I've been blogging a while, and since this one has gone through a series of demolishes, I figured it was about time I shared a bit of light as to who I am, and what I really do. To make things simple for you and for me, I'll go Q&A. I like to do this a lot when talking about my books, just to keep my ever wandering thoughts gathered. I have a tendency of drifting, see, and this forces me to behave.
So who is this Heather Wielding?
|outfit made for degree|
Pretty much so, yes. I like to incorporate elements of dark fashion into my work, both in writing and design, but not all of my creations can be described as Gothic. I try to make simple, everyday clothes that bear a little bit of that sophisticated darkness, but can still be worn by anyone. The dark design elements are mainly seen on frills and ruffles, lacings and corset-shaped bodices that easily transform to elegant everyday wear.
How long have you done this?
|Cthulhu mask made for a friend|
So to put it short, I've knit, crocheted, and sewed for thirty-one years. Which is a really long time, and makes me feel old.
Materials? We see most of your fabrics come from flea markets, eww!
The fashion industry is a wasteful thing. New lines are made four times a year, and what doesn't get sold, ends up in the trash. I like to think I'm trying to make the world a better place through using up-cycled materials, such as discarded pullovers, or fabrics dumped on flea markets. Every piece of material used on knits and garments is washed and thoroughly cleaned. Sometimes, I buy clothes from flea markets, and turn them into something else. Most times, these items remain with me, and the process of modifying them is recorded into tutorials. Some of them are free, some of them cost a euro or two. I like to keep my products cheap, so anyone can afford to enjoy them.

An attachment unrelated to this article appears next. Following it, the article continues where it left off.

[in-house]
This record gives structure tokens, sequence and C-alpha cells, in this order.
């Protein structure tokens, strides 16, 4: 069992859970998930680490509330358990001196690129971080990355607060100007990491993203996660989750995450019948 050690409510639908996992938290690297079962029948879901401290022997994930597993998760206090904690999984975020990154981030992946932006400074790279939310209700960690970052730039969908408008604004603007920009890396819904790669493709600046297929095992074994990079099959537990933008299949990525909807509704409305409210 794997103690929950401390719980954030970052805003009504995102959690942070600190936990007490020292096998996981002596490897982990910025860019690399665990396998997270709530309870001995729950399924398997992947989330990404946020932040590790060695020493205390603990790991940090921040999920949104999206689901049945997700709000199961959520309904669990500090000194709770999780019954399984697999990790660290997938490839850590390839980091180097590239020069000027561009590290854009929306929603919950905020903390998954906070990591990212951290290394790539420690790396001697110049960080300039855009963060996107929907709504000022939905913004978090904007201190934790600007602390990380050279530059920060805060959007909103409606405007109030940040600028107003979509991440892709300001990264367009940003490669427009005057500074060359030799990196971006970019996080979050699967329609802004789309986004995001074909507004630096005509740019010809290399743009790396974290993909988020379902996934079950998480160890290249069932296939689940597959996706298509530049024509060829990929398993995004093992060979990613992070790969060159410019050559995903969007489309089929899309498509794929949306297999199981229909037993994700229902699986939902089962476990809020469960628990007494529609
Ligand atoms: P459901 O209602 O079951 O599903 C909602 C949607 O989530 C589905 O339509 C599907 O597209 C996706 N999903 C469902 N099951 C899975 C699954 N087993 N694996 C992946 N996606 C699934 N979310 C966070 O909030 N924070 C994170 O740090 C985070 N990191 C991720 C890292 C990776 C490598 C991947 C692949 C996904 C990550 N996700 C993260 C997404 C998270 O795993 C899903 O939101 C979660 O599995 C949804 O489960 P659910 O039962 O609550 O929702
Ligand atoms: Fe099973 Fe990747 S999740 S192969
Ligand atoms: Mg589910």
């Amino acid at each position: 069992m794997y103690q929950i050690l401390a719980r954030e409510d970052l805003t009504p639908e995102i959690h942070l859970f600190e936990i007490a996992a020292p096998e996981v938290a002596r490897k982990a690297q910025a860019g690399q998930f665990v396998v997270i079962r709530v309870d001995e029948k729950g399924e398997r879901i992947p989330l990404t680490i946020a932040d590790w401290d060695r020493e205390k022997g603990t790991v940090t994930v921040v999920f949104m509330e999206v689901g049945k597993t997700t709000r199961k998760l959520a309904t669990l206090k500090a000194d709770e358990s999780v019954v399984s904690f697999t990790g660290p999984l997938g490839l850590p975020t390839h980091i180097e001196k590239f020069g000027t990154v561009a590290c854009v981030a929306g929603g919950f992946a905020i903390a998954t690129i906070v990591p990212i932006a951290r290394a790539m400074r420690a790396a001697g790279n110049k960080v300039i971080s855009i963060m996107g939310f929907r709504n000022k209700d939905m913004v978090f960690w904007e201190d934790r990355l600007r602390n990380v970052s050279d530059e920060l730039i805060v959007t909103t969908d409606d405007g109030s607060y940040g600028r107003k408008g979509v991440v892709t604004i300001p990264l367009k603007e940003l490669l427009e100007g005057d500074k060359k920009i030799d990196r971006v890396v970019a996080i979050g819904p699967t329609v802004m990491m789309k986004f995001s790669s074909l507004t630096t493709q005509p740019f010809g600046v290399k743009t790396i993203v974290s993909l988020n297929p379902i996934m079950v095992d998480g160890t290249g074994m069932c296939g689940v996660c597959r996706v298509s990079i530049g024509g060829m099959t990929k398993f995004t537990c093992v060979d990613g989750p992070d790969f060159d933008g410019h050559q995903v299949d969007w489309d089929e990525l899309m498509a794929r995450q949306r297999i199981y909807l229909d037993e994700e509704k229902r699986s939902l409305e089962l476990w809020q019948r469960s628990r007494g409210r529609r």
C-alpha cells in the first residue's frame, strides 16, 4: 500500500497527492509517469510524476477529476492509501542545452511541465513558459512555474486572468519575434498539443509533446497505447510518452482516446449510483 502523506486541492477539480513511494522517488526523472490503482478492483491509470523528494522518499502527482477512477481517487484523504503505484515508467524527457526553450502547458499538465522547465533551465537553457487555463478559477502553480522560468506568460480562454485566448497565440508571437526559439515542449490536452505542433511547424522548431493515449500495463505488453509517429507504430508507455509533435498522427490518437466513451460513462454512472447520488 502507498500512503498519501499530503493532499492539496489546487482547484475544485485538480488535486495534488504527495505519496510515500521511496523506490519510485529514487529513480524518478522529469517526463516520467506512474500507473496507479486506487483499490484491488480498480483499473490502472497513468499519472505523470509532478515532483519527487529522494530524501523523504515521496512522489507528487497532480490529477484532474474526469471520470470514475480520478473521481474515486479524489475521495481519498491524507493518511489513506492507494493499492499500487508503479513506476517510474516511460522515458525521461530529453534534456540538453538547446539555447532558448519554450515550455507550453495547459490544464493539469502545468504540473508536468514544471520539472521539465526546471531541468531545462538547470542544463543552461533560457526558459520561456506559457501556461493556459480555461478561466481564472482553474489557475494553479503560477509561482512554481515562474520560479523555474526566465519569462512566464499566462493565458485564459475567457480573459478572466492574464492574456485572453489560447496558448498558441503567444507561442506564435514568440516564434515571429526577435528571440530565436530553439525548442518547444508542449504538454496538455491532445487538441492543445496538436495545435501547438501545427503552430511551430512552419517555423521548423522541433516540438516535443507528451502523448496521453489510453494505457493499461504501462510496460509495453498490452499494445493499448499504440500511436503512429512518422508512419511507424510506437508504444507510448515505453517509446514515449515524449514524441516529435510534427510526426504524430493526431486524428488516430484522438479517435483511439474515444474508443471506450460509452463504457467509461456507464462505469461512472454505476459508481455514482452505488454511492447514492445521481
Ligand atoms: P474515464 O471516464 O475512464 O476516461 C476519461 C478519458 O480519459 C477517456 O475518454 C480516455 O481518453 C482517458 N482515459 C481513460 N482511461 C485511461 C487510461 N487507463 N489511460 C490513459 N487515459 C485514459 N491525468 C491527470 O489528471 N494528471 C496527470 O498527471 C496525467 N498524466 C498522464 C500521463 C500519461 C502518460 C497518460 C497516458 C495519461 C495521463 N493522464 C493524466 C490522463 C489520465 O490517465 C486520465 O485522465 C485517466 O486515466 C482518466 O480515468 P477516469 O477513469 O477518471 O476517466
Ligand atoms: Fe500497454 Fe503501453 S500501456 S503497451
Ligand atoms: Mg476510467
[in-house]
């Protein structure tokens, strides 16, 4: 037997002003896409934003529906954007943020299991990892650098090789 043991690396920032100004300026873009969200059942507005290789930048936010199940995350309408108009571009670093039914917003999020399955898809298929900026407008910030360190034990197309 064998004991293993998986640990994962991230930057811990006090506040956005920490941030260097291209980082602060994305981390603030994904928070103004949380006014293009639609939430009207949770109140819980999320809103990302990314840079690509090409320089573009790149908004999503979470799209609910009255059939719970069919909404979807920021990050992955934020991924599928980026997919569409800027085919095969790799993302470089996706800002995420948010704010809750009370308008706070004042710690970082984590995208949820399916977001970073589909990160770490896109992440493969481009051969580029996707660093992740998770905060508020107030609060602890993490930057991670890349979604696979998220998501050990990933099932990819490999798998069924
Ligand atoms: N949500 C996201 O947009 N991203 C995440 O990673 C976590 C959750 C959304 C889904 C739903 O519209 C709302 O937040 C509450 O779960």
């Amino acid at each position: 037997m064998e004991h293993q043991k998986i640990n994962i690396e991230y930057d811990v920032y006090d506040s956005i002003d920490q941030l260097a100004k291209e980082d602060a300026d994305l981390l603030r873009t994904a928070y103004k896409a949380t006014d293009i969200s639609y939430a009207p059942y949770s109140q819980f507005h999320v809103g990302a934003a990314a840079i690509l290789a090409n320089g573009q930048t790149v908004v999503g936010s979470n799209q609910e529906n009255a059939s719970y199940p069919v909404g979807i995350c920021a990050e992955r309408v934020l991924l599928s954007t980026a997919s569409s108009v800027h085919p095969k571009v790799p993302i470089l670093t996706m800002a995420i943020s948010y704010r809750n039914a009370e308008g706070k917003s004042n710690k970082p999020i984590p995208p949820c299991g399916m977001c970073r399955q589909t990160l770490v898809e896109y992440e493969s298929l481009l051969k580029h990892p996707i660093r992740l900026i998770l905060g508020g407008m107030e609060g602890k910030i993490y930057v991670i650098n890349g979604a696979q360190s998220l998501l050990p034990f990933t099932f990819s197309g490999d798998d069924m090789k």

How do you do your patterns?
My patterns are hand-drafted. Every line you see is hand drawn. Most pattern designers use computer software for this, but I prefer to draft patterns by hand. It allows me to see every curve in real size, to think and re-think every corner. When drafting on, say, illustrator, the room for error is really big. Drawing by hand eliminates most of that error-space.
After the pattern is drawn and tested, I scan, GIMP, and create a pdf complete with a fully illustrated sewing tutorial.
Model? Isn't that you in all of the pictures?
Yes, I model all of my designs. As a one-woman-small-business, it's a bit impossible to hire a model for every shoot. So I decided to model for myself. You may wonder what that makes of the fit of the garments. Well. I'm a pretty standard size 34, so most of the samples I model are a pretty standard size 34. I try to take fit into careful consideration when designing, but naturally, each female form is a bit different. When buying a sewing pattern, one has to prepare oneself to modify it a bit for a perfect fit.
Sometimes, I find a pretty fabric, turn it into a dress and a pattern, and then decide I don't like it. Those items end up in the sales rack. Most of the ready-made garments are unique, one-of-a-kind, and have been modelled by yours truly. I also make things on order.
What's your favourite kind or order?
I love it when a customer comes in with a garment and says: "make this prettier". That gives me the opportunity to do what I do best: to salvage something old, and turn it into a unique garment. Modifying pieces of ready-to-wear clothing has always been my favourite thing. It allows me to design for a precise client, to add details that suit their personality, to alter a cut to flatter their form. Nothing gives me more joy than seeing a client leave with a big smile on their face. If I were rich, I'd do this just for that, for seeing that "she made me a pretty"-smile.
What's your favourite kind or order?
|coat modded for a client|